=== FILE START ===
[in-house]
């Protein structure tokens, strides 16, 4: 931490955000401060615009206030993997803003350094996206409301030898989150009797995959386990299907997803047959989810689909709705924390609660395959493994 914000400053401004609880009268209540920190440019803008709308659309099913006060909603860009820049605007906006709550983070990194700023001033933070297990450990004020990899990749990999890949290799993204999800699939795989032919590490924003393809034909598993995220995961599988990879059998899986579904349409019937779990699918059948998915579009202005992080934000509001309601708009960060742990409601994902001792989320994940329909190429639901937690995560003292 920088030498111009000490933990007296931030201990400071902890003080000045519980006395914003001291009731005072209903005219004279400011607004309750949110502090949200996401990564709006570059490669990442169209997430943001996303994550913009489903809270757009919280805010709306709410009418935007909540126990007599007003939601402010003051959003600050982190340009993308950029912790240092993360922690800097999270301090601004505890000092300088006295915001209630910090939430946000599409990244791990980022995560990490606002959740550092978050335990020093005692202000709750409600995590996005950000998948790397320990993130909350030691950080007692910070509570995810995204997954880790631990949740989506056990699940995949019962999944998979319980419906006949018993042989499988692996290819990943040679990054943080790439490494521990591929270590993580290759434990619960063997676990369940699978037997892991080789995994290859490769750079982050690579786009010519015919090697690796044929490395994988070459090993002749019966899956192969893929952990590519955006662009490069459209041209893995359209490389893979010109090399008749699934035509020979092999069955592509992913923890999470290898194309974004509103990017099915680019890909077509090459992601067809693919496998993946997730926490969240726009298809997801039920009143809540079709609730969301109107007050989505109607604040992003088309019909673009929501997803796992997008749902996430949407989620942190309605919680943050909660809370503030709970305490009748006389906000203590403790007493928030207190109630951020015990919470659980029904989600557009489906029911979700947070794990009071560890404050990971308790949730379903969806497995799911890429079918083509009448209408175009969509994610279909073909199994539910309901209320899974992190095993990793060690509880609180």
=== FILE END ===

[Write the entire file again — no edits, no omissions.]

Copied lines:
[in-house]
């Protein structure tokens, strides 16, 4: 931490955000401060615009206030993997803003350094996206409301030898989150009797995959386990299907997803047959989810689909709705924390609660395959493994 914000400053401004609880009268209540920190440019803008709308659309099913006060909603860009820049605007906006709550983070990194700023001033933070297990450990004020990899990749990999890949290799993204999800699939795989032919590490924003393809034909598993995220995961599988990879059998899986579904349409019937779990699918059948998915579009202005992080934000509001309601708009960060742990409601994902001792989320994940329909190429639901937690995560003292 920088030498111009000490933990007296931030201990400071902890003080000045519980006395914003001291009731005072209903005219004279400011607004309750949110502090949200996401990564709006570059490669990442169209997430943001996303994550913009489903809270757009919280805010709306709410009418935007909540126990007599007003939601402010003051959003600050982190340009993308950029912790240092993360922690800097999270301090601004505890000092300088006295915001209630910090939430946000599409990244791990980022995560990490606002959740550092978050335990020093005692202000709750409600995590996005950000998948790397320990993130909350030691950080007692910070509570995810995204997954880790631990949740989506056990699940995949019962999944998979319980419906006949018993042989499988692996290819990943040679990054943080790439490494521990591929270590993580290759434990619960063997676990369940699978037997892991080789995994290859490769750079982050690579786009010519015919090697690796044929490395994988070459090993002749019966899956192969893929952990590519955006662009490069459209041209893995359209490389893979010109090399008749699934035509020979092999069955592509992913923890999470290898194309974004509103990017099915680019890909077509090459992601067809693919496998993946997730926490969240726009298809997801039920009143809540079709609730969301109107007050989505109607604040992003088309019909673009929501997803796992997008749902996430949407989620942190309605919680943050909660809370503030709970305490009748006389906000203590403790007493928030207190109630951020015990919470659980029904989600557009489906029911979700947070794990009071560890404050990971308790949730379903969806497995799911890429079918083509009448209408175009969509994610279909073909199994539910309901209320899974992190095993990793060690509880609180």